Planning ahead is an important trait of an organised personality. But we should be realistic in our plans. There are times when we plan to do a lot but in the end, we find a big part of what we had aimed to do undone.
Are we being over enthusiastic and planning to do more than what is possible, or we are not utilising our time properly? This is a question which only we can answer.
Practically, planning our daily, weekly and even monthly goals and trying our best to achieve them will make life more organised and tasks more manageable for us. We should make it a habit to assess ourselves regularly to find out whether we are carrying out our plans effectively.

 

Another key to lead a well-organised life is to manage your time in the most fruitful manner. To make the best use of your time, decide on what is the most important thing you need to do right away. Leaving your homework or preparation for a test unfinished, just to watch your favourite TV show or to chat with a friend, is not a sign of an organised personality.
Schedule your time each day to work on your top priorities and then stick to your plans. Often we are at a loss because we find ourselves unable to finish our day to day tasks. This is often because giving in to temptation usually results in wasted hours which we regret later on.
The famous columnist Harvey MacKay said, “Time is free, but it’s priceless. You can’t own it, but you can use it. You can’t keep it, but you can spend it. Once you’ve lost it you can never get it back.”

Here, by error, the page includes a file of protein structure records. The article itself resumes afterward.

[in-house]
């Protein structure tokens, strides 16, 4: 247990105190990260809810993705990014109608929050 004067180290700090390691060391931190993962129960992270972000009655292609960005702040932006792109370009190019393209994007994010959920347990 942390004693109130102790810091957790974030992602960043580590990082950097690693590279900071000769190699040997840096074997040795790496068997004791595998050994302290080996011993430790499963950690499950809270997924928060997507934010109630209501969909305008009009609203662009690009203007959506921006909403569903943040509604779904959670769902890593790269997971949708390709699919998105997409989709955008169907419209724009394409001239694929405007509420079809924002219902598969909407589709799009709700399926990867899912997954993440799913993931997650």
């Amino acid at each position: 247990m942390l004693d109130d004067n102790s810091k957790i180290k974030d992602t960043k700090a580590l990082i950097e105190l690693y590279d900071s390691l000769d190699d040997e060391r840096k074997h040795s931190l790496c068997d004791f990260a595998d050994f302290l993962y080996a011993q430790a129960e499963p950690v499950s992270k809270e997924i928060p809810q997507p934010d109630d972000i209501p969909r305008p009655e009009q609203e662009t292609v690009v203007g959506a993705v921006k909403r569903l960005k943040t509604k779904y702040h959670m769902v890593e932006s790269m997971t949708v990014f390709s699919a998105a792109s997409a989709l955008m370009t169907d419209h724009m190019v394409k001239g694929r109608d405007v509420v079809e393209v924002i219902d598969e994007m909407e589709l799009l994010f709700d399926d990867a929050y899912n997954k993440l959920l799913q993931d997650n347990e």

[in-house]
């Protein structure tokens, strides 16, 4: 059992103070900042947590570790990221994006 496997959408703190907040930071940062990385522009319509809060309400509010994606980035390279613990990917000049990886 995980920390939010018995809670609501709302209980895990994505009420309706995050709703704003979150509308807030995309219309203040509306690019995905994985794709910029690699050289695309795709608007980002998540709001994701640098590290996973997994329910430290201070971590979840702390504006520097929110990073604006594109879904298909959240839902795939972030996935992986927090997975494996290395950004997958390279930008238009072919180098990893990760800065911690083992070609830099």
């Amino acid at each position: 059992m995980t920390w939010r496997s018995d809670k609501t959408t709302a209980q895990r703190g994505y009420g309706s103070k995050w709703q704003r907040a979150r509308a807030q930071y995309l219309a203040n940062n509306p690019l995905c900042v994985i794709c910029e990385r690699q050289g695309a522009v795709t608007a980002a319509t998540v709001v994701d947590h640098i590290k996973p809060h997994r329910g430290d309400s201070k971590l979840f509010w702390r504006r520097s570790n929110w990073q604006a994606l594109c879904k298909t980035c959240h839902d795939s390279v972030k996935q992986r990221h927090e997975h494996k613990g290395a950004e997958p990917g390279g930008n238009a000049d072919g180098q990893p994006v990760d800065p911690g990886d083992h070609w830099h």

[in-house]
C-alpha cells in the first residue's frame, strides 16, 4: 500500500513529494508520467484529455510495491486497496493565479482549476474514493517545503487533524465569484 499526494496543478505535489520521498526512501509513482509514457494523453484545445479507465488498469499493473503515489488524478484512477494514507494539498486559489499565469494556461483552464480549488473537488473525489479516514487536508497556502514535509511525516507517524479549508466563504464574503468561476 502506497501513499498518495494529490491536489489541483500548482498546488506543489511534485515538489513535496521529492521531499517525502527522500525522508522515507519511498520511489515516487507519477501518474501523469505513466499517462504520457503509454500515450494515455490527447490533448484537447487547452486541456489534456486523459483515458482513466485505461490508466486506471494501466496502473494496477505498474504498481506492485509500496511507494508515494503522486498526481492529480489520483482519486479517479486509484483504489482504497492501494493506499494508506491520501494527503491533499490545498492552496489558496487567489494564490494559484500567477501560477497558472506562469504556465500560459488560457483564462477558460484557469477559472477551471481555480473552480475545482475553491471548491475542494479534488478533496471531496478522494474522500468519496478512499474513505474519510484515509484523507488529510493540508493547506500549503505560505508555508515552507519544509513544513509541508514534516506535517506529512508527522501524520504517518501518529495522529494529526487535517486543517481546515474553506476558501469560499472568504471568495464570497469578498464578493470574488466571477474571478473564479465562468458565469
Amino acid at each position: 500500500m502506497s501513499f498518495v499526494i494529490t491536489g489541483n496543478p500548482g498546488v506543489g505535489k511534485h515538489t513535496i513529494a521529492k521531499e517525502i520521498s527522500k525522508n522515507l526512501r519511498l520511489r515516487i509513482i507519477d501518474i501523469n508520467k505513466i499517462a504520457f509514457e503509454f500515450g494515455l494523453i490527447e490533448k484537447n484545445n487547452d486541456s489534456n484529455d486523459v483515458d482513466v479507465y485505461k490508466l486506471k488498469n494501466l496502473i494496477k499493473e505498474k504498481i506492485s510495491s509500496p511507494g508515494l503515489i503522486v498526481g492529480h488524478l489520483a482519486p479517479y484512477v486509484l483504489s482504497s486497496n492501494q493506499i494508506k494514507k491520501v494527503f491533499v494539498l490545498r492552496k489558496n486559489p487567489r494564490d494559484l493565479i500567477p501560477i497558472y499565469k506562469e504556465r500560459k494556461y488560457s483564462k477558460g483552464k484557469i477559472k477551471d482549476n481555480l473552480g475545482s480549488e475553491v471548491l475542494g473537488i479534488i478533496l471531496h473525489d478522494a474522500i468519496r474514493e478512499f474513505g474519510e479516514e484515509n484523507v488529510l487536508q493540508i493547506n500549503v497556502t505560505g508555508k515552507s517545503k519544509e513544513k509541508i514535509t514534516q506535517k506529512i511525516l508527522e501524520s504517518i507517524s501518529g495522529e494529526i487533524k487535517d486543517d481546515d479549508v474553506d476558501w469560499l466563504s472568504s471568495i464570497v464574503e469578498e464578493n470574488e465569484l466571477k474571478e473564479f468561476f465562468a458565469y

Well-organised people are usually successful in life. Remember that the door to a successful future often opens with a combination lock. We can open it only when we use the perfect combination of planning, hard work, discipline, proper usage of time, sincerity, dedication and yes, Divine Help and a bit of good luck too!

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Courtesy: Etiquette of using the cellphone! By Yasmin Elahi | From InpaperMagzine |

Faisal is having dinner with his parents and siblings. Daddy is in a jolly mood today and telling the family about his childhood pranks and how their (then) strict grandpa punished him often for his naughtiness.

The children are enjoying the anecdotes and at the same time protesting aloud to grandpa for punishing their father so. It is hard for them to believe that their indulgent grandfather was once so stern with his only son!

Faisal’s cellphone begins to beep and he pulls out his phone from his jeans’ pocket. A friend has sent a joke. Losing interest in the table talk, he starts punching the keys to answer the text message of his close friend. Daddy looks at him with a displeased look, but Faisal is so engrossed in receiving and sending messages that he is not even aware of his father’s stare!

After 10 minutes he realises that he had been listening to a very interesting account of his father’s childhood. “Daddy what happened after grandpa caught you flying a kite from the terrace?” he asked with an innocent tone.

But Daddy’s mood has changed! “Faisal you should have enough manners to know that when you are listening to someone,
especially an elder, you should not be busy texting a message! I don’t feel like repeating what I have told everyone already.

And from now on, you will not bring your cellphone to the dinner table,” he says in a firm tone as he leaves the dining room!